Throughout his football playing days, Alan Page rarely sat on a bench. He was a standout athlete at every level of competition – resulting in an induction to the National Football League Hall of Fame in 1988.
Four years later, Page was named a Minnesota Supreme Court Justice, and for the next 16 years, the former Minnesota Vikings defensive lineman’s home became a bench.
On Wednesday, the first African-American Supreme Court Justice in Minnesota rose from his bench to deliver a speech in Schofield Auditorium as part of the The Forum Series, which is in its 73rd year of existence, at UW-Eau Claire.
The tall and burly yet soft-spoken Page stood among the crowd and stressed the importance of guiding youth and presenting them with the opportunity to learn.
“I believe children are the future, and that future is mostly about hope,” he said. “If we are to make the future better and brighter, then we must prepare children, for they will be tomorrow’s leaders.”
His speech, titled “Mentoring and Role Models: Two Things Students Cannot Live Without,” was filled with anecdotes that detailed how the 1971 NFL MVP developed his passion for aiding the less fortunate.
Page recalled a story from his final year with the Vikings when his coaching staff told him and his fellow defensive lineman to read their playbooks aloud to each other during their team meetings.
There were nine men in Page’s group; five of them could not read. In that moment, he realized that far before his young teammates strapped on a helmet someone had failed them in their education.
“In that conflict, coupled with my parents emphasis on education, I developed a passion for ensuring educational opportunities,” Page said.
In 1988, Page was inducted into the NFL Hall of Fame, and in the same year he used his celebrity to launch the Page Education Foundation, officially realizing his dream of helping youth grow in the classroom.The Page Foundation rewards up to $2,000 a year to non-white students throughout Minnesota who hope to achieve a higher education. Over the foundation’s 27 year history, they have had more than 6,000 Page Scholars.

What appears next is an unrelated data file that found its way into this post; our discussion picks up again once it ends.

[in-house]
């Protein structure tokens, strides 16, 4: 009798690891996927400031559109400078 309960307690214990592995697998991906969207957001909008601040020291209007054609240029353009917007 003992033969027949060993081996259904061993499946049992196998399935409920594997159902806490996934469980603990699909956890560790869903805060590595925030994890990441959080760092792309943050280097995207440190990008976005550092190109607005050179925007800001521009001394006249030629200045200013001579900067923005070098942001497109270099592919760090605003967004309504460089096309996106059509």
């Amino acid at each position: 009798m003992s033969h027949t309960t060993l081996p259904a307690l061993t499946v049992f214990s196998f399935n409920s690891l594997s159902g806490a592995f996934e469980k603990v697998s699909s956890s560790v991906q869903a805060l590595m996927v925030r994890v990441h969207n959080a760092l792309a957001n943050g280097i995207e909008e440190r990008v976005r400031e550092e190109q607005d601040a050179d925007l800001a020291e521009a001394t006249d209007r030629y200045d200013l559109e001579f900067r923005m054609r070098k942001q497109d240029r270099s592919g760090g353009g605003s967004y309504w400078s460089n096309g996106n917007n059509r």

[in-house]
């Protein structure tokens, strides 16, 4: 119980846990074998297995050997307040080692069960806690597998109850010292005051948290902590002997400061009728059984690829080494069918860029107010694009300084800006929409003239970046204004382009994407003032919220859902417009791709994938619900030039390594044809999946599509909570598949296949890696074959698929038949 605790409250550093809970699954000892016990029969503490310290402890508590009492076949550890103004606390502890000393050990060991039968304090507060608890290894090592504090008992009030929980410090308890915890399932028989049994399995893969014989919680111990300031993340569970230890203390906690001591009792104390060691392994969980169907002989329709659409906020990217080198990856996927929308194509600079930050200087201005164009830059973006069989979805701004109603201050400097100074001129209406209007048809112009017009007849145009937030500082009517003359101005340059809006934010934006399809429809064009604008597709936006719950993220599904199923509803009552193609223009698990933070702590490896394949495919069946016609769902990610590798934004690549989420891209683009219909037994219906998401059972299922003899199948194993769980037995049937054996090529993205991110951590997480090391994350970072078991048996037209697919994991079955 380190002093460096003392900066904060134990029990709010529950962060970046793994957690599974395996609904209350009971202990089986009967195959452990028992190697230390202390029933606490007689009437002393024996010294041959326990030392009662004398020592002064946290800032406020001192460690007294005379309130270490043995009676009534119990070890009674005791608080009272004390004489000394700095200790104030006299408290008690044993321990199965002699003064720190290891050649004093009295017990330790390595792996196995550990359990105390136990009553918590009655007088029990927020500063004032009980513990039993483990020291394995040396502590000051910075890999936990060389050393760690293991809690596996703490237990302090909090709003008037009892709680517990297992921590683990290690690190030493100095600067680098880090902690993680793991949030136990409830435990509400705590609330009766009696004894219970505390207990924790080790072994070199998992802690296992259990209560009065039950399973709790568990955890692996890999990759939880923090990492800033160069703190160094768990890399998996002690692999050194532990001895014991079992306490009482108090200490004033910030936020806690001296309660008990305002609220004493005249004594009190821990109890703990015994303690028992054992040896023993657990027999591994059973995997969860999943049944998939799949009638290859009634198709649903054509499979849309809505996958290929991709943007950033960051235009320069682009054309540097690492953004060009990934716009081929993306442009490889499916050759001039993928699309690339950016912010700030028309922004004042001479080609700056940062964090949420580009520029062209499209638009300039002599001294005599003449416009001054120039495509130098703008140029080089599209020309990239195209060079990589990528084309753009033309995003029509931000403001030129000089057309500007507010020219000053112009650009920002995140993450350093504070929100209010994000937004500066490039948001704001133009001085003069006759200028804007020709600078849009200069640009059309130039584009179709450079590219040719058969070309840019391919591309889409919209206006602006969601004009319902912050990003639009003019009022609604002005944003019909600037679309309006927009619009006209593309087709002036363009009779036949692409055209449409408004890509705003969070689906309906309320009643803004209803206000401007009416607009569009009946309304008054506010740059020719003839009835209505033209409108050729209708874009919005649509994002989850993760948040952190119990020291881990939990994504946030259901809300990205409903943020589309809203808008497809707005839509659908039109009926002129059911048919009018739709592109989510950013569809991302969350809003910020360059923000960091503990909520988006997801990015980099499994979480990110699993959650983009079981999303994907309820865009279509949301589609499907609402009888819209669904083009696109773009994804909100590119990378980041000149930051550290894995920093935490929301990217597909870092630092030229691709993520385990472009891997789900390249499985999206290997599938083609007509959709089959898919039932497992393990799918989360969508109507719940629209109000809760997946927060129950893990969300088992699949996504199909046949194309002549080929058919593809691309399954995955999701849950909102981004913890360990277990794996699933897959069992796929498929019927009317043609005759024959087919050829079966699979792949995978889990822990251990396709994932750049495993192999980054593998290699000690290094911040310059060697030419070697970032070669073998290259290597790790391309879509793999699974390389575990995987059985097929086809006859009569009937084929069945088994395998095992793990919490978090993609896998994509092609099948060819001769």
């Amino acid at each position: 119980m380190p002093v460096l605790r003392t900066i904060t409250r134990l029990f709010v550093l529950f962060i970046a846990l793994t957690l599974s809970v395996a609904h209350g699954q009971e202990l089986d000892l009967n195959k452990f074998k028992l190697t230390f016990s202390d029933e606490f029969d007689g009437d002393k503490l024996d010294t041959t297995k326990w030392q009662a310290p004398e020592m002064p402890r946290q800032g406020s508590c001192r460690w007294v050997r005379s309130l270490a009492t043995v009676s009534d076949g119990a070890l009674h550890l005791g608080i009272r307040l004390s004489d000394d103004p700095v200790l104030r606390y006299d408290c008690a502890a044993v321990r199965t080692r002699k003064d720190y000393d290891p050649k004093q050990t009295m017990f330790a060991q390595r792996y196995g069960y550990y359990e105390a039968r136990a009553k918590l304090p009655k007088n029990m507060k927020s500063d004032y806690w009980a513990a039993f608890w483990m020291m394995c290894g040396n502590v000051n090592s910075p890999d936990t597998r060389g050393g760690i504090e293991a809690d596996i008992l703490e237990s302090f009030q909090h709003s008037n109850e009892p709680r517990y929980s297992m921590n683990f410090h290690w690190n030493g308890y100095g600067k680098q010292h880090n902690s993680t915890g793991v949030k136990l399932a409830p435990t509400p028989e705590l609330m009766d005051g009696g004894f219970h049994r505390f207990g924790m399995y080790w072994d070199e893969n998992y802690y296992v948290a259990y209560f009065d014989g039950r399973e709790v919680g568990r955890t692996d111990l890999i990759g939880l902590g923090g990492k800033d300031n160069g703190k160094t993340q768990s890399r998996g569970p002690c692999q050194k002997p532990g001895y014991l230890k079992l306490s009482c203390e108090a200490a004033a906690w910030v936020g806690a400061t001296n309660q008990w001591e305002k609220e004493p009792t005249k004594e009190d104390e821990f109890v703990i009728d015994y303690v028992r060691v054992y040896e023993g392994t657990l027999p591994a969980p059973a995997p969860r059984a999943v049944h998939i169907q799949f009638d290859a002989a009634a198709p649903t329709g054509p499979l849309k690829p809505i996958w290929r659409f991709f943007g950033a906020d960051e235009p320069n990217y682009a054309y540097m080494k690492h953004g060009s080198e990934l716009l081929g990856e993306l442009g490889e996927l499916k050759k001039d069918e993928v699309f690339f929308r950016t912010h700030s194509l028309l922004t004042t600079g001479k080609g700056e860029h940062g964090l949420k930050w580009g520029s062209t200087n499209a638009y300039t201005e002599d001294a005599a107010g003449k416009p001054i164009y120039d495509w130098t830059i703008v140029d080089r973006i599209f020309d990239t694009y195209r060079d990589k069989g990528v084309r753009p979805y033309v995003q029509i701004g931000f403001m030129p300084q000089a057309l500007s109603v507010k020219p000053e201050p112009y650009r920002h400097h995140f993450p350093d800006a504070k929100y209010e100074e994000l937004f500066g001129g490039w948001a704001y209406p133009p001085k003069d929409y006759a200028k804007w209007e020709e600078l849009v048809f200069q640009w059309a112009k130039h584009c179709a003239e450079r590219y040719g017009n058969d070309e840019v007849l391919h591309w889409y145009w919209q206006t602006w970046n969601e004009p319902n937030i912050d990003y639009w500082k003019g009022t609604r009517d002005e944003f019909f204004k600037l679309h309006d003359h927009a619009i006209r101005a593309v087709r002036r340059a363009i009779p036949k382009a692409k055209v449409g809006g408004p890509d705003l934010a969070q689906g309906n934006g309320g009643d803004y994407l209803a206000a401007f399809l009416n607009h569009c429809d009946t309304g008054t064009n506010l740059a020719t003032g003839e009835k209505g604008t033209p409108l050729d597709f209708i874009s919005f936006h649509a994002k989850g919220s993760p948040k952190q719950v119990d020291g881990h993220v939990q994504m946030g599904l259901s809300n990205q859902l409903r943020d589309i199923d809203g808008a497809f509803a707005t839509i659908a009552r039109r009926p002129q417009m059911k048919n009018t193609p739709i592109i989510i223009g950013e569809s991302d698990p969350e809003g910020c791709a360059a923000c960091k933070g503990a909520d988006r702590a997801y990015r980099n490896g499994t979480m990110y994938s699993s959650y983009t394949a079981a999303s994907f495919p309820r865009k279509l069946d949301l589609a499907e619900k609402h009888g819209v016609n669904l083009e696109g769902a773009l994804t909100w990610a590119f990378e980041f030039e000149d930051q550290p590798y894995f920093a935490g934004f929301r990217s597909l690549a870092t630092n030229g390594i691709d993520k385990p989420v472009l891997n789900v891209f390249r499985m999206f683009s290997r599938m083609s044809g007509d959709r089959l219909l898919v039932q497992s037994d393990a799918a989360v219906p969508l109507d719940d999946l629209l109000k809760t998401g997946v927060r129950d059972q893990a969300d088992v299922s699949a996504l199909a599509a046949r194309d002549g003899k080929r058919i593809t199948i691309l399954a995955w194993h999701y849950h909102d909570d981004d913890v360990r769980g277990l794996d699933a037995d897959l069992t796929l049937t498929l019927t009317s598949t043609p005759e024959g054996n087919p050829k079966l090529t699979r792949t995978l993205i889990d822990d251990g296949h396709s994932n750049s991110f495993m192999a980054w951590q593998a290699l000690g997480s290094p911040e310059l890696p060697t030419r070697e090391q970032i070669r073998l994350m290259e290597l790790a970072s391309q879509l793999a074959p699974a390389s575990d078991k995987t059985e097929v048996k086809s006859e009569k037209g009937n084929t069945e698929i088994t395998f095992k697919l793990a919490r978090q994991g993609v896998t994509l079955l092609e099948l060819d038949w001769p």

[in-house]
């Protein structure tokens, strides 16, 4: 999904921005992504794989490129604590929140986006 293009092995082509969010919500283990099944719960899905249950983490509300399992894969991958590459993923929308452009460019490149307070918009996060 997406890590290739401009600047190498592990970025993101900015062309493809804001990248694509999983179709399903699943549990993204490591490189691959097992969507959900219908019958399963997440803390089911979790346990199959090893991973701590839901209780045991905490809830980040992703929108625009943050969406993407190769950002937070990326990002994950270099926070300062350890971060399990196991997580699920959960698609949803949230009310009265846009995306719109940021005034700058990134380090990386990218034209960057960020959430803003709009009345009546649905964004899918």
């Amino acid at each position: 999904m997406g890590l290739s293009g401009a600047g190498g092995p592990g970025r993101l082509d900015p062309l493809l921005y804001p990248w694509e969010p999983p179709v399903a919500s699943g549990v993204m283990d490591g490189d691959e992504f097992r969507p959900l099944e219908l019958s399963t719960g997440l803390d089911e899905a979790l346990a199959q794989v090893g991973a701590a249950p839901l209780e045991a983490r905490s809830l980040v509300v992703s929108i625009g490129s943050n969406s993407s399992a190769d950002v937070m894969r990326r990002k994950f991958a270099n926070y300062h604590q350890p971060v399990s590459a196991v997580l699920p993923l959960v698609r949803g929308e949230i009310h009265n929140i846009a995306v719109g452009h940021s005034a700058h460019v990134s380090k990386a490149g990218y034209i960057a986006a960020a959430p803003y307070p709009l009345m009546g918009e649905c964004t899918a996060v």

Page said the most important aspect of being a Page Scholar is the mentoring recipients are required to be given to children from kindergarten to eighth grade, and through their work, they have greatly magnified Page’s influence on Minnesotan youth.
UW-Eau Claire senior and Page’s introducer Thurgood Dennis said he plans to teach grade school after graduation, and the role Page plays in aiding child education is inspirational.
“The process of educating people and setting them on a good path is easier done in the formative years when learning is easy and natural,” Dennis said. “That’s the essence of what Justice Page delivered in his speech.”
Along with the importance of educating the youth, equally important was Page’s belief in the power of hope. Eau Claire resident Dennis Pearson said the number of times the Minnesota Supreme Court justice used the word “hope” stood out to him.
“I think a lot of people are feeling pretty dismal these days,” Pearson said. “He believes education is what provides hope in the future.”
To conclude, Page challenged audience members to put their hearts, bodies and minds to the task of becoming role models and mentors in hopes of ensuring educational opportunities for all.